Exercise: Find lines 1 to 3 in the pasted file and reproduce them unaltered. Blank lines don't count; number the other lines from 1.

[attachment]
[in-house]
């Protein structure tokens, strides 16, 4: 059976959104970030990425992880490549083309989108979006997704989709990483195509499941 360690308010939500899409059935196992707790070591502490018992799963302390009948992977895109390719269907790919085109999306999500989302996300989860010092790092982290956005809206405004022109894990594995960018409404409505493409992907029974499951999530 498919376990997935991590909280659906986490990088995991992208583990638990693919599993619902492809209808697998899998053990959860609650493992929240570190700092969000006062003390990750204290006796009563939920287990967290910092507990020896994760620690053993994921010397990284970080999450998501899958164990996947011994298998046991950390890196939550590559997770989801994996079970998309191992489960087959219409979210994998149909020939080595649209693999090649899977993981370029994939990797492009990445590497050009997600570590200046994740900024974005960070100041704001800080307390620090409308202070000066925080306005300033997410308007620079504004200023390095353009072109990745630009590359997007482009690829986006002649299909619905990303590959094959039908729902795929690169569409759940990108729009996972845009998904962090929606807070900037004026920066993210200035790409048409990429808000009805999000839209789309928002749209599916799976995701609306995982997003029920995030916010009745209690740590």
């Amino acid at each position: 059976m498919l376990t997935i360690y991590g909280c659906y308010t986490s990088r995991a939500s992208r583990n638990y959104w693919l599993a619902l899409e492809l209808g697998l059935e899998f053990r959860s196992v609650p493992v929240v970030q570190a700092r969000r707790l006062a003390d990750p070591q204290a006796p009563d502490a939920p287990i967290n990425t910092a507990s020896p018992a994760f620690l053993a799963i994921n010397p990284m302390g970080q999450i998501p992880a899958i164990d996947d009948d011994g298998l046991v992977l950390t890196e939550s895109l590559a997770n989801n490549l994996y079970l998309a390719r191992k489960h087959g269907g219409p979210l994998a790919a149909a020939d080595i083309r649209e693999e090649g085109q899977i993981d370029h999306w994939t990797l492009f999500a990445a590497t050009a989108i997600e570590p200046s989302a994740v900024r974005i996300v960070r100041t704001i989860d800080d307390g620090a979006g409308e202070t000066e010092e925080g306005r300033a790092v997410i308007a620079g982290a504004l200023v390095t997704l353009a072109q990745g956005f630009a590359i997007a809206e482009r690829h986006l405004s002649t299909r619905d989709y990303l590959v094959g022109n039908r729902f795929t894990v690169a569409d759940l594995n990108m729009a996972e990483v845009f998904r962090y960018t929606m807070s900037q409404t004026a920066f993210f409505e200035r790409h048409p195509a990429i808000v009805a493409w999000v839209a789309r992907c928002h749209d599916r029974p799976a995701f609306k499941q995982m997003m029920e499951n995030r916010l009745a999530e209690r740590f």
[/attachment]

[in-house]
């Protein structure tokens, strides 16, 4: 059976959104970030990425992880490549083309989108979006997704989709990483195509499941 360690308010939500899409059935196992707790070591502490018992799963302390009948992977895109390719269907790919085109999306999500989302996300989860010092790092982290956005809206405004022109894990594995960018409404409505493409992907029974499951999530 498919376990997935991590909280659906986490990088995991992208583990638990693919599993619902492809209808697998899998053990959860609650493992929240570190700092969000006062003390990750204290006796009563939920287990967290910092507990020896994760620690053993994921010397990284970080999450998501899958164990996947011994298998046991950390890196939550590559997770989801994996079970998309191992489960087959219409979210994998149909020939080595649209693999090649899977993981370029994939990797492009990445590497050009997600570590200046994740900024974005960070100041704001800080307390620090409308202070000066925080306005300033997410308007620079504004200023390095353009072109990745630009590359997007482009690829986006002649299909619905990303590959094959039908729902795929690169569409759940990108729009996972845009998904962090929606807070900037004026920066993210200035790409048409990429808000009805999000839209789309928002749209599916799976995701609306995982997003029920995030916010009745209690740590």
């Amino acid at each position: 059976m498919l376990t997935i360690y991590g909280c659906y308010t986490s990088r995991a939500s992208r583990n638990y959104w693919l599993a619902l899409e492809l209808g697998l059935e899998f053990r959860s196992v609650p493992v929240v970030q570190a700092r969000r707790l006062a003390d990750p070591q204290a006796p009563d502490a939920p287990i967290n990425t910092a507990s020896p018992a994760f620690l053993a799963i994921n010397p990284m302390g970080q999450i998501p992880a899958i164990d996947d009948d011994g298998l046991v992977l950390t890196e939550s895109l590559a997770n989801n490549l994996y079970l998309a390719r191992k489960h087959g269907g219409p979210l994998a790919a149909a020939d080595i083309r649209e693999e090649g085109q899977i993981d370029h999306w994939t990797l492009f999500a990445a590497t050009a989108i997600e570590p200046s989302a994740v900024r974005i996300v960070r100041t704001i989860d800080d307390g620090a979006g409308e202070t000066e010092e925080g306005r300033a790092v997410i308007a620079g982290a504004l200023v390095t997704l353009a072109q990745g956005f630009a590359i997007a809206e482009r690829h986006l405004s002649t299909r619905d989709y990303l590959v094959g022109n039908r729902f795929t894990v690169a569409d759940l594995n990108m729009a996972e990483v845009f998904r962090y960018t929606m807070s900037q409404t004026a920066f993210f409505e200035r790409h048409p195509a990429i808000v009805a493409w999000v839209a789309r992907c928002h749209d599916r029974p799976a995701f609306k499941q995982m997003m029920e499951n995030r916010l009745a999530e209690r740590f």